MUSIC-lovers have just over a month to raise £80,000 to save Oxford’s last independent music venue.

The Cellar, in Frewin Court, off Cornmarket, is one of the oldest gig venues in Europe, with bands performing in the basement club, and its predecessor, for more than 45 years.

However, in June the club was dealt a crippling blow by Oxfordshire County Council inspectors, who said the venue’s 70cm fire escape was 30cm too narrow. They ordered it to cut the number of people it allows in from 150 to just 60, making it unviable as a live music venue.

Oxford Mail:

It is set to close on December 3 unless it can raise money to widen the exit and make up for lost earnings.

Some of Oxford’s biggest stars have backed a crowdfunding appeal to save the club which will launch on Monday. They include Radiohead drummer Philip Selway, Gaz Coombes formerly of Supergrass, Mark Gardener of Ride and members of Foals – who started off there.

The appeal comes a year after the club fought off a bid by its owners to close it down and turn it into a store room. More than 13,600 supporters, including musicians and politicians, backed a petition to fight the application by St Michael’s and All Saints’ Charities who had applied to Oxford City Council for permission to redevelop the basement venue into storage space for the shop space above, previously occupied by cosmetics store Lush.

READ AGAIN: Why could cellar close?

Indie-rock band Foals played some of their earliest gigs at The Cellar and have gone on to global stardom, headlining Reading Festival and being near the top of the bill on Glastonbury’s famous Pyramid stage and with a Q Award for Best Live Act. Members said it was vital as a venue for established acts but also as a platform for the bands of the future. Frontman Yannis Philippakis said: “Oxford’s best small venue is under threat. It’s also my childhood bar and the place Foals first learned to rock out.”

Drummer Jack Bevan said: “The Cellar was one of the places where it all began for us.... keep it open.”

Former bassist Walter Gervers said: “It’s probably the venue that members of my band have been thrown out of more times than we’ve played. Quite an accolade! Long may it continue for all to enjoy real gold shows in the most intimate of settings.”

Philip Selway, who lives near Oxford, has donated a signed drum used on tour and to record Radiohead’s Mercury Prize-nominated album In Rainbows. It is being sold for £5,000 on the club’s crowdfunder page.

He said: “The Cellar is an important part of the musical and cultural life of Oxford. It is venues like this that are actually the life blood of music; they support and nurture new and emerging talent. Also with its history of hosting bands like Foals and The National and Mumford and Sons, there’s an extra incentive as a performer to raise your game so this all adds up to memorable performances in a great venue. Let's not lose it.”

READ AGAIN: Club fights off bid to turn Cellar into store room

Gaz Coombes said: “Small venues are so important. I remember starting out in ’93 with my first band The Jennifers. We played what was then called The Dolly – now The Cellar. We wouldn’t have got anywhere without these small venues, they’re really important for building up the vibe of a band when they’re first starting out. It would be just disastrous if it wasn’t able to continue.”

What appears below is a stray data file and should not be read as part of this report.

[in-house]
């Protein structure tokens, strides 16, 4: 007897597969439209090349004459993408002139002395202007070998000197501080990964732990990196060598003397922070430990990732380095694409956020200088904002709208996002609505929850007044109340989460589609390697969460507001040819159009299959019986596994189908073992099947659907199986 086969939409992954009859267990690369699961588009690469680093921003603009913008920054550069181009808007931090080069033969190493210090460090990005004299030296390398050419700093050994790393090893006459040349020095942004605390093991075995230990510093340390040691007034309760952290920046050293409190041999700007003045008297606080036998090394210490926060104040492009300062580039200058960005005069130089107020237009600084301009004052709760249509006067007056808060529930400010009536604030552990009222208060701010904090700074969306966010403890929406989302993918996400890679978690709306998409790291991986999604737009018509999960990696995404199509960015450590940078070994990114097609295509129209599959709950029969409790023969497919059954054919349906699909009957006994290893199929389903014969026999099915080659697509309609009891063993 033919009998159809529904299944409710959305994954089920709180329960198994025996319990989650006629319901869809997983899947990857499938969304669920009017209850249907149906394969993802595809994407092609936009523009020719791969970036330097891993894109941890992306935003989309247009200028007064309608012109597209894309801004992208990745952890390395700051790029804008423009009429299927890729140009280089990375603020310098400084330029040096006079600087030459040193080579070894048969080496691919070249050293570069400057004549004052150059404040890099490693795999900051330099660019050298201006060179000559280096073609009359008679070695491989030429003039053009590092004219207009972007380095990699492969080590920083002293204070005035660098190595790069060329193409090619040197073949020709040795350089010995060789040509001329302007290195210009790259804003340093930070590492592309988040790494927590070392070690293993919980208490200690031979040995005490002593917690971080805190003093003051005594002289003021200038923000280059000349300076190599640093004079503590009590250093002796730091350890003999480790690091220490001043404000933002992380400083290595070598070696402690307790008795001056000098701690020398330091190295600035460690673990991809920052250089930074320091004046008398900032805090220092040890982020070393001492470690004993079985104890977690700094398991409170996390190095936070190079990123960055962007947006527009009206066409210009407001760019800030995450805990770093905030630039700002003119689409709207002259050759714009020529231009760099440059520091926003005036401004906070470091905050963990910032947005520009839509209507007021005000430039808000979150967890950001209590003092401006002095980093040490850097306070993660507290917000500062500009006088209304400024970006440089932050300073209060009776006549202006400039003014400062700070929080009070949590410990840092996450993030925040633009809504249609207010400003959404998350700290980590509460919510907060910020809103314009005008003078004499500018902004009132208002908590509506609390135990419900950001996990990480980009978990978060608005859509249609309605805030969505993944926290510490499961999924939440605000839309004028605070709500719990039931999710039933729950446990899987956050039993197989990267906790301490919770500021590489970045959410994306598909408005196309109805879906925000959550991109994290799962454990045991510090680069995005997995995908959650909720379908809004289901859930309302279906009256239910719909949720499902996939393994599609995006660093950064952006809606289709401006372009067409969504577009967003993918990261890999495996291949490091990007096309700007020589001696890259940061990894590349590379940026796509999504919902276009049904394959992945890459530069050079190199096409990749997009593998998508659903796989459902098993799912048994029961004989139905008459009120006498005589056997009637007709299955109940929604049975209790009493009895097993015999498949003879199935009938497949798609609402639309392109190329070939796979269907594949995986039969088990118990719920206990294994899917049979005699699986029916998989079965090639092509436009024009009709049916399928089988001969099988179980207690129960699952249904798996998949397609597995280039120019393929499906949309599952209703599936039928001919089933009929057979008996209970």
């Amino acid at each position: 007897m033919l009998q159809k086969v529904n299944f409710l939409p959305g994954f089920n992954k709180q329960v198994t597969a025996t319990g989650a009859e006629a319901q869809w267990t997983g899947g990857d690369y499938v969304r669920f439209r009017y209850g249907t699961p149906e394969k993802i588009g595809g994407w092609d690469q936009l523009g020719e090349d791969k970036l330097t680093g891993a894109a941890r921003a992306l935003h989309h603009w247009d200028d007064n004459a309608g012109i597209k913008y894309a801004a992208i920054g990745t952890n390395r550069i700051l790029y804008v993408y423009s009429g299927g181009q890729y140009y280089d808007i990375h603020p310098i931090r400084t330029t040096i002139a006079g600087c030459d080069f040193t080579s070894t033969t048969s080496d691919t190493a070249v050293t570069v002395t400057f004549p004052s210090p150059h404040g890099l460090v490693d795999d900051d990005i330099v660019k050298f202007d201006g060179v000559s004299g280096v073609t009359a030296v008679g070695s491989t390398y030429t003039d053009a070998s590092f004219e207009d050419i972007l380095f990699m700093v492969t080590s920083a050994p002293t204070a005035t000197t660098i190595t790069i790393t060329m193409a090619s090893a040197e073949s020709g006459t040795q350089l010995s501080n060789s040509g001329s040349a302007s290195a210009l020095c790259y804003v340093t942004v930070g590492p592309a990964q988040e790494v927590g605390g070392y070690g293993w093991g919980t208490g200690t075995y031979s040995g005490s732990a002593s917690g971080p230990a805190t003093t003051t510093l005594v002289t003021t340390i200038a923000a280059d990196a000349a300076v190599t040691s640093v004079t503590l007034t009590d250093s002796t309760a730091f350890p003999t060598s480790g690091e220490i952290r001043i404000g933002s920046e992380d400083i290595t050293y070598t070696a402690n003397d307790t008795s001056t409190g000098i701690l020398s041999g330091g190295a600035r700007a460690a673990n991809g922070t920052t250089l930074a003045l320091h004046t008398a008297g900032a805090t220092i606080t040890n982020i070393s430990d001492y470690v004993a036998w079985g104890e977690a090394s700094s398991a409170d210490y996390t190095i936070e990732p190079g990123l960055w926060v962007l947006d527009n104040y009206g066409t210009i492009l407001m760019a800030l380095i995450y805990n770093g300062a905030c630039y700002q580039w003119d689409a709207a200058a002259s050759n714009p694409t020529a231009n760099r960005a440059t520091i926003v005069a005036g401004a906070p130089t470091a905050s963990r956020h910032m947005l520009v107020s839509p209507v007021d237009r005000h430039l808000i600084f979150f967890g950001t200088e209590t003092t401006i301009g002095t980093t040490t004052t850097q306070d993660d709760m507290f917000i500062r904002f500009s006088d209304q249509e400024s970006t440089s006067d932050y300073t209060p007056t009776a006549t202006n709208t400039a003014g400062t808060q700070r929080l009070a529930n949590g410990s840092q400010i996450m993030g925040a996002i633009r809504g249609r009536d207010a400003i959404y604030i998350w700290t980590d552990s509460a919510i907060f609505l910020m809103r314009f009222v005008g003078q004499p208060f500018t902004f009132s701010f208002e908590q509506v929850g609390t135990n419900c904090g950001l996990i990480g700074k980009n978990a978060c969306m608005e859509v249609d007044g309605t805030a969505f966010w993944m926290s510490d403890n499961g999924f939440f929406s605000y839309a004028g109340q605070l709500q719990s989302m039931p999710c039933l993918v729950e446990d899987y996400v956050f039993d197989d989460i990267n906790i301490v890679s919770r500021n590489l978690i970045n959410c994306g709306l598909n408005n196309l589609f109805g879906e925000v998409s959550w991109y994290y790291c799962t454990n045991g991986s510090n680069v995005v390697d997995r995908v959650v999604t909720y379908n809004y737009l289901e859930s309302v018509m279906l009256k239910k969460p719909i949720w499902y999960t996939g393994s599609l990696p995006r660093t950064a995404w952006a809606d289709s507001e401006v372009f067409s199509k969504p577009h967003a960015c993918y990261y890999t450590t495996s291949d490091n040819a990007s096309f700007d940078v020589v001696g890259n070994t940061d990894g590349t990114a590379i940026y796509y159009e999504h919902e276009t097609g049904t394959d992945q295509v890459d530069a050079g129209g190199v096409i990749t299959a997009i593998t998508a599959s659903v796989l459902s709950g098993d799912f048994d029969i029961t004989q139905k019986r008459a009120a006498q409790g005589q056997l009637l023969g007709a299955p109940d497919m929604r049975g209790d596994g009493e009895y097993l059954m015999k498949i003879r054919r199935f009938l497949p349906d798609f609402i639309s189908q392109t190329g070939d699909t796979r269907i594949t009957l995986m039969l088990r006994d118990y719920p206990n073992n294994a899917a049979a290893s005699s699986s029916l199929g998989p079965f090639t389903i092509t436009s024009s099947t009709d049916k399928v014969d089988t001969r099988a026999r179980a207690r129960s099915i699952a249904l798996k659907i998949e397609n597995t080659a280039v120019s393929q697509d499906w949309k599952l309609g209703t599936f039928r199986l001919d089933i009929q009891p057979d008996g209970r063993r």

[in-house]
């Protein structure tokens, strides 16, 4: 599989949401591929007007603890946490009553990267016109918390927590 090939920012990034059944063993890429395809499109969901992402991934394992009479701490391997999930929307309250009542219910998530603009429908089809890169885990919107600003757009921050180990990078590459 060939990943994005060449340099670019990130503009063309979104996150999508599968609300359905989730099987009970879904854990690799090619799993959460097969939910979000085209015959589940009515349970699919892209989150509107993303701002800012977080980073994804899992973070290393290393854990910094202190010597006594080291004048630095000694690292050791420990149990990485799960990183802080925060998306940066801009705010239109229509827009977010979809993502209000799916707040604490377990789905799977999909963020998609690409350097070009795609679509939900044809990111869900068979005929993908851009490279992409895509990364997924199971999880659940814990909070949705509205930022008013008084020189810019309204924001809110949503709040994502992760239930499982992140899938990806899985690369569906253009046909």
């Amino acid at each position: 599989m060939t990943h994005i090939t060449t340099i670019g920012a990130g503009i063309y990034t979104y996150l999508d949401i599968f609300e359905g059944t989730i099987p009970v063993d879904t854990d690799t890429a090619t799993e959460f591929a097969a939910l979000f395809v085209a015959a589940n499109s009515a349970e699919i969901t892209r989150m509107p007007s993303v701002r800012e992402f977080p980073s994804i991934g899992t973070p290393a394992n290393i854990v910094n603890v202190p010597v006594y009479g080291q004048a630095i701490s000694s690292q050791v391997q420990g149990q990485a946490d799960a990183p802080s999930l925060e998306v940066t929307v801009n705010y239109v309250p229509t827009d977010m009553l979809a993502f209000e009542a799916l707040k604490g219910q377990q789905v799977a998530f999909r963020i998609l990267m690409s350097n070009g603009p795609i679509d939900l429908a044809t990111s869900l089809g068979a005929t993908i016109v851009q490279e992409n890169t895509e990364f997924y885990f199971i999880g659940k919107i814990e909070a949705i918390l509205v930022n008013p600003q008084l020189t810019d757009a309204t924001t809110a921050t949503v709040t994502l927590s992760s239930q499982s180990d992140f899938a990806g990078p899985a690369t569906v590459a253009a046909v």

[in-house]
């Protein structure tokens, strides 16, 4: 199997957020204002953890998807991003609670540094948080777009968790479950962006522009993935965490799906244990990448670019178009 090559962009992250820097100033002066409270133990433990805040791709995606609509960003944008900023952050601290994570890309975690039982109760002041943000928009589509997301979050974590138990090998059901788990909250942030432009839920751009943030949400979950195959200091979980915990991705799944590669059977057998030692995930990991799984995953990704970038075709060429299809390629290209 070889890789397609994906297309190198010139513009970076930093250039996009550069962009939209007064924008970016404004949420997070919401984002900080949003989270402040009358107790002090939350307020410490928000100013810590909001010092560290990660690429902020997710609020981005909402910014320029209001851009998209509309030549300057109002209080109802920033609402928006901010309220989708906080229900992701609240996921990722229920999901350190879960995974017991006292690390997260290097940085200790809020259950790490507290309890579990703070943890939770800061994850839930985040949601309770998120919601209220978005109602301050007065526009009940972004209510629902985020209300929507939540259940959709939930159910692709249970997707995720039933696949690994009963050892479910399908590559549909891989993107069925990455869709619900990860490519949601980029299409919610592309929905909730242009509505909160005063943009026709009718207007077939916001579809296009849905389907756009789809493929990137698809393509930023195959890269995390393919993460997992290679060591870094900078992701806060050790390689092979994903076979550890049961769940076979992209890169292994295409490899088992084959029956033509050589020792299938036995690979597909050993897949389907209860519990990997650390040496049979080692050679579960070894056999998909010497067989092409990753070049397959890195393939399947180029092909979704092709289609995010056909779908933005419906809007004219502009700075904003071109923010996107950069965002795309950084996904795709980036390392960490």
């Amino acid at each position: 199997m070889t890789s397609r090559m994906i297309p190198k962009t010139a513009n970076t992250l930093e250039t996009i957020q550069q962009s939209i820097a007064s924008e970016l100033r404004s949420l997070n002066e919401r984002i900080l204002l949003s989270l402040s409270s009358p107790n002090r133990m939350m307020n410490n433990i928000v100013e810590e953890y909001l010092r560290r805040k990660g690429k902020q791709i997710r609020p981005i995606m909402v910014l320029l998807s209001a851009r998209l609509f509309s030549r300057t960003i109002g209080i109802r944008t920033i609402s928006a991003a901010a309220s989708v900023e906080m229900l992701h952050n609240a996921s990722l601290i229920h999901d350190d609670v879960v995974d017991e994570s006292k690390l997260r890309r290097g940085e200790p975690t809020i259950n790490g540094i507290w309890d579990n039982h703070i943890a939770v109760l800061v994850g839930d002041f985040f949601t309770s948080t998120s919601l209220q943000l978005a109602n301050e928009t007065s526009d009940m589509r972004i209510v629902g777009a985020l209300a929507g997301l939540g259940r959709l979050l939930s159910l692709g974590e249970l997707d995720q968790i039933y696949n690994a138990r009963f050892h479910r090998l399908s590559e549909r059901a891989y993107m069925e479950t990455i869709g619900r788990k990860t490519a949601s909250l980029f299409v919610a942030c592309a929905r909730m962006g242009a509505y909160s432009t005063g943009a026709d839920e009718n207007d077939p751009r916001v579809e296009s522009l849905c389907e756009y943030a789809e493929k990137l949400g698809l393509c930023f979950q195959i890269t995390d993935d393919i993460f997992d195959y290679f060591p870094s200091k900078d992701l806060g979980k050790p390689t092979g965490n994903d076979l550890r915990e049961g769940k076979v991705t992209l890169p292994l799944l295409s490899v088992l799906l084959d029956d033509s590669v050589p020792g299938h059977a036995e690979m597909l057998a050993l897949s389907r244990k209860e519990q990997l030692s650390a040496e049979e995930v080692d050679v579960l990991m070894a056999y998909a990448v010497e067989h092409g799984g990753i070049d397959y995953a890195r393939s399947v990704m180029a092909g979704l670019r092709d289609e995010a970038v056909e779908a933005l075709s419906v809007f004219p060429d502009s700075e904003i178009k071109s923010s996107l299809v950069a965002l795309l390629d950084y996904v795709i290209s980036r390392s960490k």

Mark Gardener of the band Ride said: “The Cellar is a legendary Oxford venue which has been running for years. So many acts, both international and local, have played in this venue. Being at the heart of the Oxford music scene, it has hosted so much diverse talent and been a launch pad for many local acts who have gone on to see global acclaim. It’s so important that we don’t lose venues such as this in Oxford.”

Artists and promoters have donated golden gig tickets, T-shirts, and private performances to the appeal. The club is also inviting people to become patrons.

Oxford Mail: Tim Hopkins, manager of The Cellar, with the poster released in support of the campaign to save the venue. Picture by Tim Hughes

Venue manager Tim Hopkins said: “It was people power that saved The Cellar last year, and that showed me how much the community care about this place and how important it is to keep it alive.

“We’ve always been proud of the opportunities we can provide to local and national musicians to hone their craft, as well as seeing budding promoters, bar managers and technical crew come up through the ranks, and providing a warm friendly space for people to come together and let off some steam.

“Running a small venue these days is not a money maker, and sadly, with the extent of the renovations we’ve been asked to make, we simply don’t have the money to pay for them – which is why we’re calling on people power again with this crowdfunding campaign. As well as our own passion to keep going, we owe it to all our amazing supporters to give this one last try. If we are a successful then it’ll make big improvements to what we already offer – widening the audience area, giving customers much better visibility and increasing our capacity to 200. We’re truly excited to get stuck in.

“We hope that with the right support we can ride through this difficult moment, and rebuild The Cellar for future generations to enjoy.”

Oxford Mail:

The venue’s plight was raised earlier this week at a meeting of Parliament’s Digital, Culture, Media & Sport Committee, with former Oxford rapper ShoaDow telling MPs about the importance of the venue when building his own career.

Founded as a music venue in 1998, The Cellar has played host to artists as diverse as Mumford & Sons, Friendly Fires, Noah & The Whale, Afrika Bambaataa and Dawn Penn, as well as numerous club nights and shows by comedians from Stewart Lee (who played one of his first gigs at the venue) and former comedy partner Richard Herring, to Russells Howard and Caine.

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